UNC Lineberger Partners to Increase Clinical Trial Participation
CHAPEL HILL, NC - Coastal Carolina Radiation Oncology in Wilmington, NC has been recognized with the American Society for Clinical Oncology's 2010 Clinical Trial Participation Award, which was presented to Michael Papagikos, MD on Sunday, June 6 at ASCO’s annual meeting in Chicago.
The award recognizes the practice's efforts, along with New Hanover Regional Medical Center, UNC Lineberger and Wake Forest University, to enroll more patients from under-represented groups into cancer clinical trials.
Of the 1.3 million people who will be diagnosed with cancer this year, only three percent will participate in cancer clinical trials. Clinical trials not only benefit future patients by testing the safety and effectiveness of new treatments, but can also provide opportunities for patients to get access to state-of-the-art cancer therapies that may not be widely available elsewhere.
"This is a great example of how our state’s comprehensive cancer centers and community institutions can partner in ways that ultimately improve the quality of care for all North Carolinians," said Larry Marks, MD, chair of the Department of Radiation Oncology and a member of UNC Lineberger Comprehensive Cancer Center.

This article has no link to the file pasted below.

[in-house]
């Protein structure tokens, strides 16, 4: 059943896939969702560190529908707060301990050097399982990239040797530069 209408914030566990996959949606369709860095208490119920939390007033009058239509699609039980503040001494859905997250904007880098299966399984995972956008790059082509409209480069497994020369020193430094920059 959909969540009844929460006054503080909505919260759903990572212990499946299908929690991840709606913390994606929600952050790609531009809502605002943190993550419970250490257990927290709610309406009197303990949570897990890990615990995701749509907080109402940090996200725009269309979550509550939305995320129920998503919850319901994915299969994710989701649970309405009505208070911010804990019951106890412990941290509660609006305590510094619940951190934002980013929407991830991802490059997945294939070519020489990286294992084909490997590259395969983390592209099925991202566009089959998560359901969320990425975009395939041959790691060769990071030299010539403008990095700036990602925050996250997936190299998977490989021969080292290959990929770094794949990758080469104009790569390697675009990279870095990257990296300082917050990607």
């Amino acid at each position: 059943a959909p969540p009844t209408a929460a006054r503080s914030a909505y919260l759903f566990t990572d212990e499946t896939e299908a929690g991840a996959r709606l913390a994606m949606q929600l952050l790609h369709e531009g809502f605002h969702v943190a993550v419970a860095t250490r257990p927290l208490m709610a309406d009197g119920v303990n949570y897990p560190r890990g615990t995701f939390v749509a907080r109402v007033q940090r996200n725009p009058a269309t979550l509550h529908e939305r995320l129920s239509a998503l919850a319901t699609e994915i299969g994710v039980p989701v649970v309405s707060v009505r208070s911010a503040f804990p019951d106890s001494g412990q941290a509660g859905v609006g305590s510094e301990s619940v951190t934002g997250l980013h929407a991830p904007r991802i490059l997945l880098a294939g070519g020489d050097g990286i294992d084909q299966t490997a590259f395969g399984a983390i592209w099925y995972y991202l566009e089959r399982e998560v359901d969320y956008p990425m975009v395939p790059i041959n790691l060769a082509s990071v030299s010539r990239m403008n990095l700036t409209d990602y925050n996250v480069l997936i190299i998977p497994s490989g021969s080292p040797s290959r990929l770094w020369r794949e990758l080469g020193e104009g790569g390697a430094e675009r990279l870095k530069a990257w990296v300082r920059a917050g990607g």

"I want to congratulate all of the partners – and particularly those who have been working so hard in the Wilmington area – on the success of these efforts," said Shelton Earp, MD, Director of UNC Lineberger.
The partnership's efforts have been supported by a National Cancer Institute Cancer Disparities Research Partnership Grant, which creates collaborations between community doctors and hospitals and NCI-designated Cancer Centers to increase the number of underserved, low-income, ethnic and minority individuals participating in clinical trials.
Clinical trials are research studies designed to evaluate whether a new treatment or procedure is better than the current standard of care. Thanks in part to advances made with the help of clinical trials, the percentage of cancer patients surviving five years or more after diagnosis has significantly increased over the past three decades.